We had to twist Darren’s arm a bit to get him to share his recipe for Pine Needle Fudge. It is as good as it sounds (i.e ridiculously delicious) and it’s great to have a batch of it on standby as a lovely, homemade gift. It’s also a good reason to go out for a crisp, wintry walk to collect pine needles…
This’ll make enough for a baking tray measuring 20 x 30cm. The key piece of information is that the fudge has to reach the right temperature to work…
- 75g pine needles, bruised using the back of a knife then tied together with butchers’ string
- 250g salted butter
- 1 tin of condensed milk (397g)
- 175ml milk, semi-skimmed or full
- 2 tablespoons of glucose syrup
- 800g caster sugar
- Line a 20cm x 30cm baking tray with parchment paper
- Put all of the ingredients into a heavy based pan and slowly bring to the boil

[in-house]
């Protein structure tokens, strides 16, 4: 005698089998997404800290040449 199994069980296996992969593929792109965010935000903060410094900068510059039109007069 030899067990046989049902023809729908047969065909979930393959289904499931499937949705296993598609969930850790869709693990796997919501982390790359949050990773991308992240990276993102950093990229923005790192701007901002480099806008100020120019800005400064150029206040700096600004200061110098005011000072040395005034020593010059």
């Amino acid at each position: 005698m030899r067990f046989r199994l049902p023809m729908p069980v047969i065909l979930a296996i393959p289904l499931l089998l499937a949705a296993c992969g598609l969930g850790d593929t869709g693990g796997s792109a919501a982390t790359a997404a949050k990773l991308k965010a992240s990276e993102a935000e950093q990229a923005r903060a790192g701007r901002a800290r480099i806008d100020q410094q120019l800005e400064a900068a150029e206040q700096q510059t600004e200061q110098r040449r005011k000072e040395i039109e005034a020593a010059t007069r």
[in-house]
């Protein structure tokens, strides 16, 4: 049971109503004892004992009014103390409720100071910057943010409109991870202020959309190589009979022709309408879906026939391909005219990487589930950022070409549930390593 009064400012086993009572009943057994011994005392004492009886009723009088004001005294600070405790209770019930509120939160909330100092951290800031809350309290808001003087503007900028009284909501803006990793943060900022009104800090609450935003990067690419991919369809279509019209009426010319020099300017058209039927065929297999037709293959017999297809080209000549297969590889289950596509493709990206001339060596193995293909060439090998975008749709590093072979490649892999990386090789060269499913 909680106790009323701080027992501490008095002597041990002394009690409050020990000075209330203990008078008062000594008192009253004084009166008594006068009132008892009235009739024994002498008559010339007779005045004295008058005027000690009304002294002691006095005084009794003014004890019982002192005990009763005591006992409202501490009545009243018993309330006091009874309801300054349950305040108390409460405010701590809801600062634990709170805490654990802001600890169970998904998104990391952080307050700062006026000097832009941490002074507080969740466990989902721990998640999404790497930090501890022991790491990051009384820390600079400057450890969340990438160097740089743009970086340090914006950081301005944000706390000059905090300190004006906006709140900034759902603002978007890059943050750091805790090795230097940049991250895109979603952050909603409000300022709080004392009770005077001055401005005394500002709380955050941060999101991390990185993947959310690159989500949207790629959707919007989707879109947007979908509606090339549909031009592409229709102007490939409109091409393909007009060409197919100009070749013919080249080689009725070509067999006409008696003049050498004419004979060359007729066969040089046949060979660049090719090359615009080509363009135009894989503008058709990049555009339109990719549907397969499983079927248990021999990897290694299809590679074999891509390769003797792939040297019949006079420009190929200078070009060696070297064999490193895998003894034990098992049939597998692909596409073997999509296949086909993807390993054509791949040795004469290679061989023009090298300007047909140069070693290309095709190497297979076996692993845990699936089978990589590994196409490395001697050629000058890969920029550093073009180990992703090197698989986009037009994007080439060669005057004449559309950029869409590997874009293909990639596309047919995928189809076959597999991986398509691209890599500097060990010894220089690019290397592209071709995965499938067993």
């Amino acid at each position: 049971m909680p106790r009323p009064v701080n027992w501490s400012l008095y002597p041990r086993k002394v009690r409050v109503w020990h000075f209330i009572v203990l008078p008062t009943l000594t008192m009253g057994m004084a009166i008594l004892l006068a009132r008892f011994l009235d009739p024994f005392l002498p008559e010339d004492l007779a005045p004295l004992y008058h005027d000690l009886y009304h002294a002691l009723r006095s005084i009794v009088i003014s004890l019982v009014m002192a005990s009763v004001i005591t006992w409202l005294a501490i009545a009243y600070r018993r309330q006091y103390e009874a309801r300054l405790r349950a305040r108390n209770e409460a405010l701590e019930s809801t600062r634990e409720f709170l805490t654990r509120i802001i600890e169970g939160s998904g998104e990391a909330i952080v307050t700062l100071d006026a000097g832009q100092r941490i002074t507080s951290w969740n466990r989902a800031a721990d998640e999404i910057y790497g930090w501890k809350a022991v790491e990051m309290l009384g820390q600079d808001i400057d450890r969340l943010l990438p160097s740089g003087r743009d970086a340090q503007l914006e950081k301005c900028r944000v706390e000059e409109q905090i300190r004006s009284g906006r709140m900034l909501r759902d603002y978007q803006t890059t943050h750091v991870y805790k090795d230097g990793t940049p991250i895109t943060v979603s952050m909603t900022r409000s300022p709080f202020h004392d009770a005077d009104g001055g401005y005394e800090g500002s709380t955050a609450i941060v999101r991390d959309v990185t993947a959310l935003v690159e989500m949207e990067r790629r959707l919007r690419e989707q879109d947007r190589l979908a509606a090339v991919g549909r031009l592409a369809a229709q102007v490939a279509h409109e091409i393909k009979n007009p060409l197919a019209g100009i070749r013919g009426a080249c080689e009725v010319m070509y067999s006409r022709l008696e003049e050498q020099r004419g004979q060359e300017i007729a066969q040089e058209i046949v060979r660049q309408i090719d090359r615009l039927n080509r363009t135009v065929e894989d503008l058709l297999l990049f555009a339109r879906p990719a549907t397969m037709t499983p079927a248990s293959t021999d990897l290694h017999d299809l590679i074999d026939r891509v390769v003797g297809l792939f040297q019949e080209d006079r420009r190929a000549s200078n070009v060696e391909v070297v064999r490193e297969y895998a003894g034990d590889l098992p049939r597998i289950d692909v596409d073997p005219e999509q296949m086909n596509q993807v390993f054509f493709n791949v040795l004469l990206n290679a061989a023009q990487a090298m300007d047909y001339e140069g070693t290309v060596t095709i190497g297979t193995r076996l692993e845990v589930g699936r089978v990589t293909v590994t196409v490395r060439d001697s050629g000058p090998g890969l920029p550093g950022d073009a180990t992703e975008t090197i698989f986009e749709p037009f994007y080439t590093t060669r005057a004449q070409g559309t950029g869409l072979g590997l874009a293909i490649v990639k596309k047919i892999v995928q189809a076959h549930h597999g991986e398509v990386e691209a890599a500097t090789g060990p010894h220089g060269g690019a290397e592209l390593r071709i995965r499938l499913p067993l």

- Keep the mixture boiling until it reaches a temperature of 118 degrees Celsius (if you don’t have a thermometer you can use the soft ball test below)
- Remove from the heat, take out the pine needles and continue to whisk for 5 mins. The mixture will cool and become thicker (for a smooth textured fudge this mixing is vital otherwise the end result can be very crumbly!)
- Pour the mix into your tin, cool the mix at room temperature for a few hours. Once completely cooled you can cut it into portions. Darren’s top tip is to mark the portion sizes before the fudge has cooled completely. It makes it much easier to cut up!
The Soft Ball Test:
Have a bowl of ice cold water next to you while your fudge mixture is boiling. After 15 mins drop a small amount of fudge mixture into the water. It should form a ball but remain squishy. If it doesn’t form a ball, keep boiling the mixture for a little longer before testing again. If it forms a hard ball, that’s bad news and you’ll have to start all over again!!